Apr 17, 2014 7:24 PM by Tony Spehar
State lawmakers will soon decide whether or not to ban certain kinds of edible marijuana products in an effort to avoid accidental ingestion of the potent food and drinks.
On Thursday afternoon the House Health, Insurance and Environment committee voted unanimously to approve a bill aimed at banning edible pot products that mimic other traditional treats and that a reasonable person could mistake for a regular food or drink product. The bill comes in response to spike in the number of cases of children accidentally eating pot products thinking they were regular candy or other foods.
Edible marijuana currently comes in all shapes and sizes such as chewable gummies, cookies, candy bars and drinks.
"A lot of them do look like gummies and gummy bears and a lot of stuff that resembles candy that children buy from the store," described Iesha Jiron, who handles edibles at Nature's Remedy in Pueblo West.
The staff at Nature's Remedy agree with lawmakers who want to try and put a stop to kids accidentally eating pot products. General Manager Rick Hooper has had concerns about some companies making edibles that look too similar to traditional candy products, he said he likes the spirit of the proposed law.
"Because it's going to make sure that we're careful with the product that's going out the door and it's going to make other companies very responsible for what they're doing too," Hooper explained.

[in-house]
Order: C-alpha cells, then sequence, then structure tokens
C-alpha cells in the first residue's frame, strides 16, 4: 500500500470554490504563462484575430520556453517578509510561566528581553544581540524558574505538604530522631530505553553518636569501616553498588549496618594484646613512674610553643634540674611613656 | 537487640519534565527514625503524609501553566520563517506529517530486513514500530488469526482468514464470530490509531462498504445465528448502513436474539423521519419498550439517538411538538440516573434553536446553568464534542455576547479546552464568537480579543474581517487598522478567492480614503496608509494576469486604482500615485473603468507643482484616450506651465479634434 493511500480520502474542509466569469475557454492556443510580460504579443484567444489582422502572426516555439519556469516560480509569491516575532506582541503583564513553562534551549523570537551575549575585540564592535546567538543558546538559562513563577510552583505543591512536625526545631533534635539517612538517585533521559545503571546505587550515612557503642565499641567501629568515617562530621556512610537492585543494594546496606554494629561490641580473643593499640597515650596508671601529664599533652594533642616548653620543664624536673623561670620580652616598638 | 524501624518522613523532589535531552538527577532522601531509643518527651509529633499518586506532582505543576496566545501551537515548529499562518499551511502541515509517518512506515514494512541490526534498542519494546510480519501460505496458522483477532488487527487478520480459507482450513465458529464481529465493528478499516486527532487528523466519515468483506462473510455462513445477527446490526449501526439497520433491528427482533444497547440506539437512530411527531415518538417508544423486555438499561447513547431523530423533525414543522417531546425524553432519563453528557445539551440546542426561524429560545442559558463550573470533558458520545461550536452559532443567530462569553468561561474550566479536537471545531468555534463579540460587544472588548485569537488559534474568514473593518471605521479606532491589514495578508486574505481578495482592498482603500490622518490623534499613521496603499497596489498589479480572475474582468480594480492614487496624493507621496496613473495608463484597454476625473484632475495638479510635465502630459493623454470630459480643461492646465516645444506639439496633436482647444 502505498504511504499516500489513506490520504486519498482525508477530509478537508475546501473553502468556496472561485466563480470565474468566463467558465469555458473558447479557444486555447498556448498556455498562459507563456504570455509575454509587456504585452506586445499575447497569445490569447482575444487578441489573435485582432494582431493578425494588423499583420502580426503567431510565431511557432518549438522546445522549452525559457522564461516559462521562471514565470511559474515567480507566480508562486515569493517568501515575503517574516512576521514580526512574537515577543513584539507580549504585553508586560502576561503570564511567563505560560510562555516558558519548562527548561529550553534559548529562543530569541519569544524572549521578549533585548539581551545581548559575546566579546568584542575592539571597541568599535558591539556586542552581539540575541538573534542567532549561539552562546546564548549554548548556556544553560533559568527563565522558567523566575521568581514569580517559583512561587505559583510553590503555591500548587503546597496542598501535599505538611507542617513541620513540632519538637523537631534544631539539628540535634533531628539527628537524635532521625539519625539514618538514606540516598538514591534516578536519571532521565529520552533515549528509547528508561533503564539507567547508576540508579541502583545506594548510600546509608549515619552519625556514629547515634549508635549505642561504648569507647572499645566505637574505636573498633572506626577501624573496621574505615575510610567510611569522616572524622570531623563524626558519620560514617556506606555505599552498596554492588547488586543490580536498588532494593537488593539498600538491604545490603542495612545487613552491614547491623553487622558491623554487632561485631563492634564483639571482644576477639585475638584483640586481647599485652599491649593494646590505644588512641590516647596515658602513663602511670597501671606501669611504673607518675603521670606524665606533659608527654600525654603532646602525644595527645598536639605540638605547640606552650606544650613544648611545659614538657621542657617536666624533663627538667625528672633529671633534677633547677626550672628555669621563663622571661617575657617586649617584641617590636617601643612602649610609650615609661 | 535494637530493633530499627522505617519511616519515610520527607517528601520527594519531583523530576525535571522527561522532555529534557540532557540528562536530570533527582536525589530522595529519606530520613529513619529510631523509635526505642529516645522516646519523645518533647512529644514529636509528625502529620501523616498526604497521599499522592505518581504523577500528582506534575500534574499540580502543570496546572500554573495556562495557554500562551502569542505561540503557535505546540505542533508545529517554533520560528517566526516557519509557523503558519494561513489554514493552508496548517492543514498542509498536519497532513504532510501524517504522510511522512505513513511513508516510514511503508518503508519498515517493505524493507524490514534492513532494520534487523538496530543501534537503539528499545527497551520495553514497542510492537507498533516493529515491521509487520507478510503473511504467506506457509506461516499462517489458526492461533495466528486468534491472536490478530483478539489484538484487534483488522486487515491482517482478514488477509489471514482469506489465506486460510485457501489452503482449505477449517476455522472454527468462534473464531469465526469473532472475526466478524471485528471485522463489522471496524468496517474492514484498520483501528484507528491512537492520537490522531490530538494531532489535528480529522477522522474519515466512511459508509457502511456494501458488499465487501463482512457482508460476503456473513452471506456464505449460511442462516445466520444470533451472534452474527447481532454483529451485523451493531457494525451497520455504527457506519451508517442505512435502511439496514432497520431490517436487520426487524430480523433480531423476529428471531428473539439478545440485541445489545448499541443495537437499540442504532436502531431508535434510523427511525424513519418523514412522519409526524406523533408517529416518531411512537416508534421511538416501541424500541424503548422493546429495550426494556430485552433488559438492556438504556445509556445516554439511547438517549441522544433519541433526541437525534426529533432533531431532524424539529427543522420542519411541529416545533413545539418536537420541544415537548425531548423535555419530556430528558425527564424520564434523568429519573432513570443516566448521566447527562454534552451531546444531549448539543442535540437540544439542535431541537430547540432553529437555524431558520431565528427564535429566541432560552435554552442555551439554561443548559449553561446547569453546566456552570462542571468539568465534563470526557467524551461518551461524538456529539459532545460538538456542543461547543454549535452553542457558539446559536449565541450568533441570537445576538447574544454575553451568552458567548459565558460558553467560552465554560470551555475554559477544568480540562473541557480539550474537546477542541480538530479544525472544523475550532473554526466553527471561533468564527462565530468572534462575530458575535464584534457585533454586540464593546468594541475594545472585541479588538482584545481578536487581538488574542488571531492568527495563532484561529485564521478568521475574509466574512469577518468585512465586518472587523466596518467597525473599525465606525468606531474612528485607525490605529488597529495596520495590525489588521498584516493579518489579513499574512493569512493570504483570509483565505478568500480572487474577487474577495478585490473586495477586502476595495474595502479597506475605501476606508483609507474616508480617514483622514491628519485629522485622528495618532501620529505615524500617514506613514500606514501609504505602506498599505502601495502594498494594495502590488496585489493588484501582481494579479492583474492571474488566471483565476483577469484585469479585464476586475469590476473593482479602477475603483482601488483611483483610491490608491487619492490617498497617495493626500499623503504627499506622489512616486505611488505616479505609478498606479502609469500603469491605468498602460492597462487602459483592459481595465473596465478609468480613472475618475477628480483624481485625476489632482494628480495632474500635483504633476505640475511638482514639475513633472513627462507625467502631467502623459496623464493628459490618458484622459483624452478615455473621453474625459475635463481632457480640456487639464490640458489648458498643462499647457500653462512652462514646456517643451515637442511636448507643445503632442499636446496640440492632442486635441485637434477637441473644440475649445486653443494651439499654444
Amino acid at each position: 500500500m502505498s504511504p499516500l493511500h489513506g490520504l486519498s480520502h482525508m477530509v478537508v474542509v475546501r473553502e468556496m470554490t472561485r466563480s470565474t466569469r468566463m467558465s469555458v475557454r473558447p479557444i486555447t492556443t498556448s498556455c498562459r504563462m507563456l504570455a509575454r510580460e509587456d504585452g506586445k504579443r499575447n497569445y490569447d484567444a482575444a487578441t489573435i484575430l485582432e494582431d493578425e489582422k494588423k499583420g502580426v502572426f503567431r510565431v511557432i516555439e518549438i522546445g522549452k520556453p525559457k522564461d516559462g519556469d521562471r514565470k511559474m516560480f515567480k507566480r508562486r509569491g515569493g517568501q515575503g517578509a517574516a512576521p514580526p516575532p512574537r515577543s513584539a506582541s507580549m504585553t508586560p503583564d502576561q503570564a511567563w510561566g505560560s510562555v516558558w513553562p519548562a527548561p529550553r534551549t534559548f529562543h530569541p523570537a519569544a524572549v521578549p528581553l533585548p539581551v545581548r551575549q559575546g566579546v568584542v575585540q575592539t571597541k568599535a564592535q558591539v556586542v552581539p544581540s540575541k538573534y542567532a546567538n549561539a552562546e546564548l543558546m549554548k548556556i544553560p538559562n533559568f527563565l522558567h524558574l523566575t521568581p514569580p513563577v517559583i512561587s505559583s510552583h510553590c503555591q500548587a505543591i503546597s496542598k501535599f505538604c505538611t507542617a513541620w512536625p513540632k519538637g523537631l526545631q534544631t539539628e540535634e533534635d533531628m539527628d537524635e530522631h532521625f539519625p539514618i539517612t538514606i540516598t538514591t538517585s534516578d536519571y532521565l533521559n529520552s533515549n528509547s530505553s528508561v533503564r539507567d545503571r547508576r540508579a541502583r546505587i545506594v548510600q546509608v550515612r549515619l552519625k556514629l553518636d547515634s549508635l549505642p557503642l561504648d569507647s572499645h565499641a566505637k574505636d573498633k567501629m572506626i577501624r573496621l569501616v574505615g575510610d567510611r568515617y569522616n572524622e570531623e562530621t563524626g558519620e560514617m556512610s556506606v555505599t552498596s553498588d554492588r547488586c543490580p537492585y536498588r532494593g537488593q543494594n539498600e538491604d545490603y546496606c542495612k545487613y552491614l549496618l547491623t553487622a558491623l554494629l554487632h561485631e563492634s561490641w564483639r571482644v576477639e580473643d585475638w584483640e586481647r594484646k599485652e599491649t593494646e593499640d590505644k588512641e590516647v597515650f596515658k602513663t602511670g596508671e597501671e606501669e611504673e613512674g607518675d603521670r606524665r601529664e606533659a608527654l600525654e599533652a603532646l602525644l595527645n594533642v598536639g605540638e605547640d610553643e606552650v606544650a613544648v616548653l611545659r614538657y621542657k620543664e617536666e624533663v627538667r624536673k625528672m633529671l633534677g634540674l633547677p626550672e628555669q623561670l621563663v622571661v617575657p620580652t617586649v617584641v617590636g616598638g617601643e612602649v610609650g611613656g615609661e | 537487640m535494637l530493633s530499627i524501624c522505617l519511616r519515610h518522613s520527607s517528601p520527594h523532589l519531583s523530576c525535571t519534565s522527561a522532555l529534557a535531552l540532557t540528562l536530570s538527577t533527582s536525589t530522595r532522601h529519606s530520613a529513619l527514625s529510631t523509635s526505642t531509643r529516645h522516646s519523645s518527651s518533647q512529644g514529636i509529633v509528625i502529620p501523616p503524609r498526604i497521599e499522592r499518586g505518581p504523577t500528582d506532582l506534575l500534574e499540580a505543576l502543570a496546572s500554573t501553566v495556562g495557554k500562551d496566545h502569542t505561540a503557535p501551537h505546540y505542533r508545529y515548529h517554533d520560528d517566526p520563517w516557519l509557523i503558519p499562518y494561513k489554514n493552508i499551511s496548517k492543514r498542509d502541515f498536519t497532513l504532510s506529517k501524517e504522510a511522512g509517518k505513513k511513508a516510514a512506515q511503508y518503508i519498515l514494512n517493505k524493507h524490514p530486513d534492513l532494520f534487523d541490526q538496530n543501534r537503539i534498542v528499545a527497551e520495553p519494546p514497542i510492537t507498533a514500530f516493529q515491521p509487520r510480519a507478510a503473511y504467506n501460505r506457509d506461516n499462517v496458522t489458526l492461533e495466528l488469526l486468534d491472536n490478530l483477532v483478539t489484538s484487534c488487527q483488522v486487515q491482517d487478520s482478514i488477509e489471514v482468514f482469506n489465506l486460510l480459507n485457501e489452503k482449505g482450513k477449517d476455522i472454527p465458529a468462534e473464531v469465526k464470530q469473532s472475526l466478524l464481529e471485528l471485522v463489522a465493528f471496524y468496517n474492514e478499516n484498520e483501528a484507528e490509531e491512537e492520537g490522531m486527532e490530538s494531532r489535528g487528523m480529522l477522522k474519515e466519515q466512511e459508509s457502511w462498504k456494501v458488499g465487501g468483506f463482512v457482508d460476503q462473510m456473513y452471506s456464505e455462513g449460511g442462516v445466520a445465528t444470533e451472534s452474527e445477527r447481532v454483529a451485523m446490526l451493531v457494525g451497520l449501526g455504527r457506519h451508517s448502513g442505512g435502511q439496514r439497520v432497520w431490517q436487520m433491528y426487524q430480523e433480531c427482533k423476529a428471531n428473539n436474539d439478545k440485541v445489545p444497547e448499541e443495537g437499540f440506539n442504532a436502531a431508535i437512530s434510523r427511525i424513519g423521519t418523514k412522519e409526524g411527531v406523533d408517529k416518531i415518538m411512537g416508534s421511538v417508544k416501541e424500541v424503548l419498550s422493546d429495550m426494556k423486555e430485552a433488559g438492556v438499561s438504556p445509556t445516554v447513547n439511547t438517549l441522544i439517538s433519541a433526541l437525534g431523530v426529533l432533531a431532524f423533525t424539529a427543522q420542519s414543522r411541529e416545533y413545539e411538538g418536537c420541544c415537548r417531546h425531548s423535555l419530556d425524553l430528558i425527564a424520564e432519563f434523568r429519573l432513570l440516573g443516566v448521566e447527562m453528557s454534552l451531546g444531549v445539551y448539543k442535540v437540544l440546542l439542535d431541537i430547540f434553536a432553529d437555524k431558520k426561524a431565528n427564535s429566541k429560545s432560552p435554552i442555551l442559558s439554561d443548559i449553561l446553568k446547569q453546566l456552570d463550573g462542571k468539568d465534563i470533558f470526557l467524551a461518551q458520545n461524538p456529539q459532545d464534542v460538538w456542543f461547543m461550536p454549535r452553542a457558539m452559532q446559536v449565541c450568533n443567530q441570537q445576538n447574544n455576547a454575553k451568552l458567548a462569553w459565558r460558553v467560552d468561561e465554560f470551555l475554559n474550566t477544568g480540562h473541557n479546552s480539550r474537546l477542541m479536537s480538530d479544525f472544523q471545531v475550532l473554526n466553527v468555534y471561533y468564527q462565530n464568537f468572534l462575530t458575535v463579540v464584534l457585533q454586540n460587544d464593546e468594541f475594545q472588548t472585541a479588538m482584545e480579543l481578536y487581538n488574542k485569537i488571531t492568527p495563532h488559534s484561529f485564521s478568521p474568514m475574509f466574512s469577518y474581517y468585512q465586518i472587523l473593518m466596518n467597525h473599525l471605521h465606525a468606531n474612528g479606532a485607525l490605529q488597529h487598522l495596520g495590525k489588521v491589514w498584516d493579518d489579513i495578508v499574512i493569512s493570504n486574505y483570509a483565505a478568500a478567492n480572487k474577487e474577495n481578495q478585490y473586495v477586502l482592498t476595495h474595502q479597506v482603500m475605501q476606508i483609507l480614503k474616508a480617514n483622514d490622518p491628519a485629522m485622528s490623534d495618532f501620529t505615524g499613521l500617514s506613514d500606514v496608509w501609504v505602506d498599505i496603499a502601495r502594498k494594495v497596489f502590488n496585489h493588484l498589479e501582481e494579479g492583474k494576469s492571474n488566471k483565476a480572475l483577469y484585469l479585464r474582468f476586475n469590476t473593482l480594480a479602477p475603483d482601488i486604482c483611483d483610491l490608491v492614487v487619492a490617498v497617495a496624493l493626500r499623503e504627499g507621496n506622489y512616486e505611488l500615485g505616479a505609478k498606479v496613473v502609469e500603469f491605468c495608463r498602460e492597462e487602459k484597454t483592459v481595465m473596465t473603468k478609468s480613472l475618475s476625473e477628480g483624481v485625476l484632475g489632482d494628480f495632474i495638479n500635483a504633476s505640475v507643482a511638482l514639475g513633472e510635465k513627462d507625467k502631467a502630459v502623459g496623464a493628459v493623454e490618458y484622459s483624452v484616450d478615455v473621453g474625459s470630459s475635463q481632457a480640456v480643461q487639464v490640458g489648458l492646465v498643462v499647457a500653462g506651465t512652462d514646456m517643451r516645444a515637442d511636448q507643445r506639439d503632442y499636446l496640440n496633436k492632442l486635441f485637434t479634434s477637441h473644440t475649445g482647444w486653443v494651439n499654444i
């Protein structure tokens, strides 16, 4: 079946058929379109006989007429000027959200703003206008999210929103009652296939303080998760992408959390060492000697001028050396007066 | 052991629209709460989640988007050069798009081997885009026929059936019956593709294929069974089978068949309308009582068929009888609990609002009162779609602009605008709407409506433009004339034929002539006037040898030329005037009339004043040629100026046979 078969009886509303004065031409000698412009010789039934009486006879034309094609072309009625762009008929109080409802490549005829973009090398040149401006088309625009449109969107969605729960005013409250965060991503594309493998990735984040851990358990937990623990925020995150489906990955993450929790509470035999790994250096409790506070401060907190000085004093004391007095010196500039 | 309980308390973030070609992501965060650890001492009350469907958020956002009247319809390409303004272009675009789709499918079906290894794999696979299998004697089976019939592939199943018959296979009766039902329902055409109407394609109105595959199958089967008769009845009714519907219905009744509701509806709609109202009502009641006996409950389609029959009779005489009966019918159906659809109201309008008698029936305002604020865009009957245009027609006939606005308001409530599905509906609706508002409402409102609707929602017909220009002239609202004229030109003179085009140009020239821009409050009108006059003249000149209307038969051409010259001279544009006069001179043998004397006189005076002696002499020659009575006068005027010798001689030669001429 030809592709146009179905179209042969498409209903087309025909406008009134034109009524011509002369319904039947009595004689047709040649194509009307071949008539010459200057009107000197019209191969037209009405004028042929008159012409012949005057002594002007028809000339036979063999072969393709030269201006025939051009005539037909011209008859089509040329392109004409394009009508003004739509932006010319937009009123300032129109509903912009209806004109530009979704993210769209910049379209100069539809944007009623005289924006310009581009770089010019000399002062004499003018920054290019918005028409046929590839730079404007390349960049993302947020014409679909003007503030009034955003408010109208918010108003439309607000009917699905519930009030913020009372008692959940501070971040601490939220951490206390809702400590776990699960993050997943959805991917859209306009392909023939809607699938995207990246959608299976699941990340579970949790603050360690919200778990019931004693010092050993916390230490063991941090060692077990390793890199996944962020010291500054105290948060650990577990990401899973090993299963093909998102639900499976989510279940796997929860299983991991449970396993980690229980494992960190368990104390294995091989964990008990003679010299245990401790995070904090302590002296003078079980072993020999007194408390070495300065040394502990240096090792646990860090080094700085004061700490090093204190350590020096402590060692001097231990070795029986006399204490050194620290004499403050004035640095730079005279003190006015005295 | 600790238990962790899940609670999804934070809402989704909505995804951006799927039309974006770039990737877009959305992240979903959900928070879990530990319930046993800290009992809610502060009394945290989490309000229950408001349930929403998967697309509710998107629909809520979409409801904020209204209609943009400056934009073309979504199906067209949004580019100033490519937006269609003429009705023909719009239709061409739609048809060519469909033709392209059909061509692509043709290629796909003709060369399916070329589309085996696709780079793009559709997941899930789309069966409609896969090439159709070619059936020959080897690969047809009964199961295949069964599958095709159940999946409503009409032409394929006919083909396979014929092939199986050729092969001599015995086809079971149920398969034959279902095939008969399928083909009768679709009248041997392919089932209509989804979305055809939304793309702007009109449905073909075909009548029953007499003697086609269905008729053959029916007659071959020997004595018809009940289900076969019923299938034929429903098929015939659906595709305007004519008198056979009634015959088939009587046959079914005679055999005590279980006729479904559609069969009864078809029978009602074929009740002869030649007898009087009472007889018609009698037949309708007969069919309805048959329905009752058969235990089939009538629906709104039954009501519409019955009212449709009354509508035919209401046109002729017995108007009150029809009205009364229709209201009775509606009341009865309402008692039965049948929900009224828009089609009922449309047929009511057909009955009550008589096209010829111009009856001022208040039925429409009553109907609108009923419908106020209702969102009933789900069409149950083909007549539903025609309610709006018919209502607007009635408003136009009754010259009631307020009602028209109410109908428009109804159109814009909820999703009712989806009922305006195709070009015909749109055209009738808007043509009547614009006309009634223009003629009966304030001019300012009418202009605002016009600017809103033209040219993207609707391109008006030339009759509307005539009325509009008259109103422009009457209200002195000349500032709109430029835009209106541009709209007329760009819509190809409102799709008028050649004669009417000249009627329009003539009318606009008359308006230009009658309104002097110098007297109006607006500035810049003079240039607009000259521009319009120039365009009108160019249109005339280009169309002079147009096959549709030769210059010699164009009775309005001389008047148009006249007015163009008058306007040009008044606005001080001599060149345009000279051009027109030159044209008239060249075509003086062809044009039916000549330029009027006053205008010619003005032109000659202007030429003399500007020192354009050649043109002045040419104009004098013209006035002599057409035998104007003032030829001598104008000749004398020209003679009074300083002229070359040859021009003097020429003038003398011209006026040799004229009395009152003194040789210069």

In fact, Nature's Remedy sells its products in childproof bags that exceed safety requirements set out by the state. While they support the motivations of the bill, they worry about what they said is vague language they fear could lead to a ban on a wider variety of edible products.
"If they try to get rid of edibles that could be an issue because there are a lot of people that like to take edibles for medical purposes and they don't like to smoke the product," Ieshia Jiron explained. "It stays in your blood stream a little bit longer, so it relieves pain and inflammation a little bit longer."
They believe more focus should be put on packaging and responsibility.
"I think the packaging is strong enough to make sure everything is secure," Rick Hooper said.
The edible marijuana bill will now go to the State House for debate.